in the days of Noah and of Lot are practiced now for" it 
is openly published and discussed in the daily news ! 
media and is often defended by apostate preachers and 
priests who hold high and influential positions in the 
most populous churches. 

It may be said that every kind' of sin known today 
has been in every age in the past. This may be true, 
but the difference will be in the proportion of the 
population of the world that is given over to it and 
the direction of its trend, whether toward better or 
worse. We know that we are in times like that of Noah 
and of Lot, but we do not know how much worse it can 
get until it reaches the same proportion of totality 
that it was then. Of the millions that must have lived 
in Noah ! s time, only eight were saved, and of all the 

k ... .__ THE PILGRIM 

populations of Sodom and Gomorrha only Lot and his two 
daughters escaped alive. 

This trend for worse is reflected in a commentary 
by George R. Brunk in the October, 1967 "Sword and 
Trumpet 11 wherein he quotes a Dr. Bernard Ramm as citing 
the feeling of contempory Christianity that n the task 
of world evangelism seems so hopeless ." "It had been 
the burning hope of the great missionary leaders of the 
nineteenth century that the world could be won for 
Christ in that generation. It was urged that if each 
convert would win one more convert, in the space of 
one generation the entire world would hear the gospel 
of Christ, But today missionary evangelism is proceed- 
ing at a very slow rate. For example, only one half of 
one percent of Japan's millions are Christian. The 
figures are equally discouraging for India, China, and 
Indonesia." He also cites the so called world popula-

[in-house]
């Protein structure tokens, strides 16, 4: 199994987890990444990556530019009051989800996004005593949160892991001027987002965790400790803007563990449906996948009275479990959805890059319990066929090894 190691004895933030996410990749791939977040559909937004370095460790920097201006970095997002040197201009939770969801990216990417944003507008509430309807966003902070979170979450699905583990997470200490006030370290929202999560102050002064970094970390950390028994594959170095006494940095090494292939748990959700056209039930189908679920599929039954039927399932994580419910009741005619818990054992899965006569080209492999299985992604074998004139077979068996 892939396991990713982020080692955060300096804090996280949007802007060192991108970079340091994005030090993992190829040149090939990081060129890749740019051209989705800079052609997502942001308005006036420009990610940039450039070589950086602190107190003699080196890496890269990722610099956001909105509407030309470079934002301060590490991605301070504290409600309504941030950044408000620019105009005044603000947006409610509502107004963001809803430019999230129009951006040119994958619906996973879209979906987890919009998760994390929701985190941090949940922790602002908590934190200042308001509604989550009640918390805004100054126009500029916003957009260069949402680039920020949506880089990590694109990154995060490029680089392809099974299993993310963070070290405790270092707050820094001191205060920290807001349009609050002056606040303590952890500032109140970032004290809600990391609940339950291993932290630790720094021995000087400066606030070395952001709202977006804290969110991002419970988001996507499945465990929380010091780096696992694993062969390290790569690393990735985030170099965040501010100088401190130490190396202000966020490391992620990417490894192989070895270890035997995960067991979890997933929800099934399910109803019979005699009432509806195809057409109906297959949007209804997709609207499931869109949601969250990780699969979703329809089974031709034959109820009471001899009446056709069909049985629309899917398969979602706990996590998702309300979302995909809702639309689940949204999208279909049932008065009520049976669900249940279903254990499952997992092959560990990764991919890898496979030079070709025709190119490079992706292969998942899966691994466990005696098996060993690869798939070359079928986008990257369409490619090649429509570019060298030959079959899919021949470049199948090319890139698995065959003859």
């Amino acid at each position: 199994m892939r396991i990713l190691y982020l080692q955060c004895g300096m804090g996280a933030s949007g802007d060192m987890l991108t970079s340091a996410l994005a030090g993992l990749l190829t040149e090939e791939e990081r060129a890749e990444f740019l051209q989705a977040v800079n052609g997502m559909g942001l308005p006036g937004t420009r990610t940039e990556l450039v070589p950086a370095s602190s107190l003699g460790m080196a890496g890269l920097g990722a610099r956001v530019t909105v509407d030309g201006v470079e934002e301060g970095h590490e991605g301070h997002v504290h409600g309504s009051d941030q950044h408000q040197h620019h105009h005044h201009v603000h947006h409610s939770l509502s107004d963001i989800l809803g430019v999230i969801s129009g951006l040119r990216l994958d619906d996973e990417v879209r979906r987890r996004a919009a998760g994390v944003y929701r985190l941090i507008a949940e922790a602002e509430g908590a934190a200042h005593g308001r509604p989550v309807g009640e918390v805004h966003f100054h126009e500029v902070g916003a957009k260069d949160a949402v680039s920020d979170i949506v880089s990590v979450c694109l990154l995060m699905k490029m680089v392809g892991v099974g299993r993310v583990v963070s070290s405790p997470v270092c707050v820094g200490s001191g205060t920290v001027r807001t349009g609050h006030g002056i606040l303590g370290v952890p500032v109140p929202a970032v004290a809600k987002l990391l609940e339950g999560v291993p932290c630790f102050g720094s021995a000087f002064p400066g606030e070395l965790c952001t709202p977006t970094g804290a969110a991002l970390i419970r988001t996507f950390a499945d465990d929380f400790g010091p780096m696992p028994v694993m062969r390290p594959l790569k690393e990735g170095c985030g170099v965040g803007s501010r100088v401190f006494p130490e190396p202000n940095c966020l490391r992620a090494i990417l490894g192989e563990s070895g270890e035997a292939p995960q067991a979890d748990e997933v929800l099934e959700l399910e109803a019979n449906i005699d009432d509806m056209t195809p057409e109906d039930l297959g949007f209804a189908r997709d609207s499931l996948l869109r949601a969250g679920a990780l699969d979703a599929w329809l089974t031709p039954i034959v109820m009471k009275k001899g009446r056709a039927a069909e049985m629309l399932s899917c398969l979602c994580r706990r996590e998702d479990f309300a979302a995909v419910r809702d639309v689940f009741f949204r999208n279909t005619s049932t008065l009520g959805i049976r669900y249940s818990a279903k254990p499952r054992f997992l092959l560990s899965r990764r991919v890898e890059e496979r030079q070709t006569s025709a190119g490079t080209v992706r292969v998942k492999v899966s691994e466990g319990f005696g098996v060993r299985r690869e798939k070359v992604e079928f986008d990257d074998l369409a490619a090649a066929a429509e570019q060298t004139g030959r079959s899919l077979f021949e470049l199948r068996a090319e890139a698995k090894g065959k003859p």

tion explosion as another discouraging factor, and is 
said to believe "that the problem of Christianity is 
no longer whether it shall reach these masses of in- 
creased population but rather it is in danger of simply 
being engulfed by them." 

The Apostle Paul said^ "This know also that in the 
last days perilous times shall come." One dictionary 
meaning of the word "perilous" in "dangerous." Every 
age has been perilous or dangerous times for the true 
tiisciple of Jesus, but when Paul says "In the last days 
perilous times shall come," and names the perilous 
conditions that will be there (II Timothy 3:1-7), it 
seems quite evident that he is speaking of the same 
times that Jesus says will be like the times of Noah 
and of Lot, They are the times of the great apostasy 
when the "mystery of iniquity" is working "with all 
power and signs and lying wonders, and with all deceiv- 
ableness of unrighteousness in them that perish." 
(II Thessalonians 2:9-10) 

We sometimes hear it said, "We are not suffering any 
persecution now." But those who say this do not recog- 
nize that there are other kinds of persecution beside 
physical suffering that can be just as oppressive and 
dangerous: as it is said in John 5:16, "And therefore 



I would not ask Thee why my path should be 
Through strange and stony ways; Thou leadest me; 
I would not ask Thee how loss worketh gain, 
Knowing that some day soon all shall be plain. 
My heart would never doubt Thy love and care 
However heavy seems the cross I bear.